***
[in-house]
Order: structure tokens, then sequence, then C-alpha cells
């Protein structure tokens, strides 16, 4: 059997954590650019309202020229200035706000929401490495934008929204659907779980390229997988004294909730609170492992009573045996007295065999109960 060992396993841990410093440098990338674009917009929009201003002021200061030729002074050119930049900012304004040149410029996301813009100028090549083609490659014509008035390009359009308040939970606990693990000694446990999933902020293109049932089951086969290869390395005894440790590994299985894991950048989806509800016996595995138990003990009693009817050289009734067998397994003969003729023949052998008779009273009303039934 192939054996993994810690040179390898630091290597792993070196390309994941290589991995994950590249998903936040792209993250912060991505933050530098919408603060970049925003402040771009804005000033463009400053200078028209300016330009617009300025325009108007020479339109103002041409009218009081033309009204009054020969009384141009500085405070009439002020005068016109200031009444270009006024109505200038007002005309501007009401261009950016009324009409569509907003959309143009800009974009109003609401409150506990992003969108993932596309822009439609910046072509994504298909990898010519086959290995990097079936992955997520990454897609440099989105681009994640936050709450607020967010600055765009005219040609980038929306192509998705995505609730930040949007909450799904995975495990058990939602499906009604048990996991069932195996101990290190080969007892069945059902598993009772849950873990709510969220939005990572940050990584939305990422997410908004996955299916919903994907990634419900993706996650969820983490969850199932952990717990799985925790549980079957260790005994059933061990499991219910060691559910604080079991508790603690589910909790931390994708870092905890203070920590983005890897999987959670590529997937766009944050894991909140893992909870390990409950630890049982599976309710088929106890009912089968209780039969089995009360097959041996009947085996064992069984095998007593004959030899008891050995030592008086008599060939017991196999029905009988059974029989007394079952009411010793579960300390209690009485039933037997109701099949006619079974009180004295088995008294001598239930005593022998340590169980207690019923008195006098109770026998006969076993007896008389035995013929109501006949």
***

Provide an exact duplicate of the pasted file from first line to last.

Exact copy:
[in-house]
Order: structure tokens, then sequence, then C-alpha cells
């Protein structure tokens, strides 16, 4: 059997954590650019309202020229200035706000929401490495934008929204659907779980390229997988004294909730609170492992009573045996007295065999109960 060992396993841990410093440098990338674009917009929009201003002021200061030729002074050119930049900012304004040149410029996301813009100028090549083609490659014509008035390009359009308040939970606990693990000694446990999933902020293109049932089951086969290869390395005894440790590994299985894991950048989806509800016996595995138990003990009693009817050289009734067998397994003969003729023949052998008779009273009303039934 192939054996993994810690040179390898630091290597792993070196390309994941290589991995994950590249998903936040792209993250912060991505933050530098919408603060970049925003402040771009804005000033463009400053200078028209300016330009617009300025325009108007020479339109103002041409009218009081033309009204009054020969009384141009500085405070009439002020005068016109200031009444270009006024109505200038007002005309501007009401261009950016009324009409569509907003959309143009800009974009109003609401409150506990992003969108993932596309822009439609910046072509994504298909990898010519086959290995990097079936992955997520990454897609440099989105681009994640936050709450607020967010600055765009005219040609980038929306192509998705995505609730930040949007909450799904995975495990058990939602499906009604048990996991069932195996101990290190080969007892069945059902598993009772849950873990709510969220939005990572940050990584939305990422997410908004996955299916919903994907990634419900993706996650969820983490969850199932952990717990799985925790549980079957260790005994059933061990499991219910060691559910604080079991508790603690589910909790931390994708870092905890203070920590983005890897999987959670590529997937766009944050894991909140893992909870390990409950630890049982599976309710088929106890009912089968209780039969089995009360097959041996009947085996064992069984095998007593004959030899008891050995030592008086008599060939017991196999029905009988059974029989007394079952009411010793579960300390209690009485039933037997109701099949006619079974009180004295088995008294001598239930005593022998340590169980207690019923008195006098109770026998006969076993007896008389035995013929109501006949």